Other groups have attempted to improve tumor trafficking by modulating chemokines and/or incorporating chemokine receptors into CAR vectors. For example, neuroblastoma and other tumors secrete CCL2. Tumor cell infiltration by GD2-CAR T cells in pre-clinical models increased dramatically upon co-expression of CCR2, the receptor for CCL2, and mediated increased cytotoxicity [97]. Thus, exploiting tumor-secreted factors, many of which are classically thought to be inhibitory, by incorporating their receptors into the CAR construct is another way to potentially augment CAR T cell function.


Adoptive T cell immunotherapy with CD19-directed CAR expressing T cells has shown unprecedented response rates as a single therapeutic maneuver in patients with refractory B lymphoblastic leukemia. Impressive response rates have also been observed in other B cell malignancies. This success resulted from over 20 years of optimizing the composition of such receptors, though our understanding of the optimal approach to engineering these receptors continues to evolve. Numerous challenges remain in this field, as investigators seek to expand the repertoire of effective CAR therapies to other hematologic malignancies and to solid tumors. Ultimately, the full potential of this field can only be realized by careful basic and clinical studies that can identify optimal methods for CAR engineering, safe and effective antigens for targeting, and clinical approaches to deliver the therapy most safely and most effectively.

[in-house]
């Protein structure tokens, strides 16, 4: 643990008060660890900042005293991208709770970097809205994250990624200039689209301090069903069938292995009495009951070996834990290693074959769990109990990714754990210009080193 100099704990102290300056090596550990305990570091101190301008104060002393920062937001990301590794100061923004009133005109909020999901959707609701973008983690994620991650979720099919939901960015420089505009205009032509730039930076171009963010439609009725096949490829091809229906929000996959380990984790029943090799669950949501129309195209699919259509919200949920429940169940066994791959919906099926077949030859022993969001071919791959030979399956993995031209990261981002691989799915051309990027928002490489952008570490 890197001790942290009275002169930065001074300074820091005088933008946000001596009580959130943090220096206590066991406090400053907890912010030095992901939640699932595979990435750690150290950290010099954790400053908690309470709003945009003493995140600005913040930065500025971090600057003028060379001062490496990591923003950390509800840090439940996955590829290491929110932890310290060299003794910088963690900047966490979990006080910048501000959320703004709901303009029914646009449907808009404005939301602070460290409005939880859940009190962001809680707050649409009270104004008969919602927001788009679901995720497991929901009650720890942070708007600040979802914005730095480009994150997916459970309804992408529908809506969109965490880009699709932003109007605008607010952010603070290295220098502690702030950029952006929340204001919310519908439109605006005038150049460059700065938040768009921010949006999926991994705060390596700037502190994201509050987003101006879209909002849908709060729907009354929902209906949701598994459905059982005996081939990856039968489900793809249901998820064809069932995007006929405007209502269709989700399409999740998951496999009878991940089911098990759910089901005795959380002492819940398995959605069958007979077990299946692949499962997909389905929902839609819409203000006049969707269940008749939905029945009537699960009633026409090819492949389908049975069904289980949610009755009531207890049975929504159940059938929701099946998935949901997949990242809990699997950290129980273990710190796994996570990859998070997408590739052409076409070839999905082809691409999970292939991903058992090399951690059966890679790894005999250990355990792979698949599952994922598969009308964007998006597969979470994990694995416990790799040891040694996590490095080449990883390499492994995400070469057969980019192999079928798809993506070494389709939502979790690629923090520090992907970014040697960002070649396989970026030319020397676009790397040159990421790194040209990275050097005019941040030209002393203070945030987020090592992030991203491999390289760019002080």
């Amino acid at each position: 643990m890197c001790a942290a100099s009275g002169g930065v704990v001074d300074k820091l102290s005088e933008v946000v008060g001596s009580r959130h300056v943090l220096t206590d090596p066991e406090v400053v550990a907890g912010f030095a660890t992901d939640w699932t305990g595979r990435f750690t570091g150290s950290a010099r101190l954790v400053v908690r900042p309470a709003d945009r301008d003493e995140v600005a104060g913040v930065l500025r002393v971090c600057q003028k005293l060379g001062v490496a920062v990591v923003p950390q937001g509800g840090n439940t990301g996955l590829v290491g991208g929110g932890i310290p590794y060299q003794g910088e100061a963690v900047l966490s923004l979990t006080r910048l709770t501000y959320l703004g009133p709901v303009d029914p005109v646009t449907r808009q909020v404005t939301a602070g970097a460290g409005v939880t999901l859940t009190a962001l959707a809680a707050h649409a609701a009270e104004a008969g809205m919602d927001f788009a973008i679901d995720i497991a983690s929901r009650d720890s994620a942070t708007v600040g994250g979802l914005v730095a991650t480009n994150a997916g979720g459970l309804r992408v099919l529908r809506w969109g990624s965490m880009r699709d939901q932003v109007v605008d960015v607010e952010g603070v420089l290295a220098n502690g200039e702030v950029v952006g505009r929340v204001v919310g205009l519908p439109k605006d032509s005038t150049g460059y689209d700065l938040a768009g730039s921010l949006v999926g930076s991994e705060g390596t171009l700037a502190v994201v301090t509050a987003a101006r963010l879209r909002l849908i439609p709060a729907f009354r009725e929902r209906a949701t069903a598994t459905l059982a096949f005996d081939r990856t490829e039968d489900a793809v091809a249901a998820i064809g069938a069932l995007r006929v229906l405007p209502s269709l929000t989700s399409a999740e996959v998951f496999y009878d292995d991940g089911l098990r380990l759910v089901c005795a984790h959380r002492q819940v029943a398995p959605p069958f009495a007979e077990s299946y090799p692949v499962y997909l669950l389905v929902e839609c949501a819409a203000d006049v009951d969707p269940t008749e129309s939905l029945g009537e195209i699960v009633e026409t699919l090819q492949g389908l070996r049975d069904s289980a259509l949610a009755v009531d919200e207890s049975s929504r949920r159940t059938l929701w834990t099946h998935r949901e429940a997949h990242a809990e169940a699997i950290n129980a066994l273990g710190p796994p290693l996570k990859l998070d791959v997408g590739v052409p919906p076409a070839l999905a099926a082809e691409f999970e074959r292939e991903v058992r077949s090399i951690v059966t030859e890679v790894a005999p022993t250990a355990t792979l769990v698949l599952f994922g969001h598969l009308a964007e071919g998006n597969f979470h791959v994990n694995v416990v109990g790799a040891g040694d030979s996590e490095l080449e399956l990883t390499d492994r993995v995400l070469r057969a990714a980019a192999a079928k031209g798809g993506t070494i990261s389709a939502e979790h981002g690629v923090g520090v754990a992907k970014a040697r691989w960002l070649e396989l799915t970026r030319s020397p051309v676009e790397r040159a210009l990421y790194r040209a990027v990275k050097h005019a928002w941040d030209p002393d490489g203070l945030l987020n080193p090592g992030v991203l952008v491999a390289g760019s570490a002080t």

Daniel W. Lee is supported by the St. Baldrick’s Foundation with generous support from the Hope from Harper Fund.

Compliance with Ethical Standards

Conflict of Interest

Adrienne H. Long and Daniel W. Lee declare that they have no conflict of interest.

Crystal L. Mackall reports grants from Opus Incorporated and has a patent on the CD22-CAR with royalties paid to Juno Therapeutics.

Human and Animal Rights and Informed Consent

This article does not contain primary data from any studies with human or animal subjects.


Papers of particular interest, published recently, have been highlighted as: • Of importance •• Of major importance

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Copyright information

© Springer International Publishing AG (outside the USA) 2015

Authors and Affiliations

  • Adrienne H. Long
    • 1
    • 2
  • Daniel W. Lee
    • 2
  • Crystal L. Mackall
    • 2
    Email author
  1. 1.Feinberg School of MedicineNorthwestern UniversityChicagoUSA
  2. 2.Pediatric Oncology Branch, Center for Cancer Research, National Cancer InstituteNational Institutes of HealthBethesdaUSA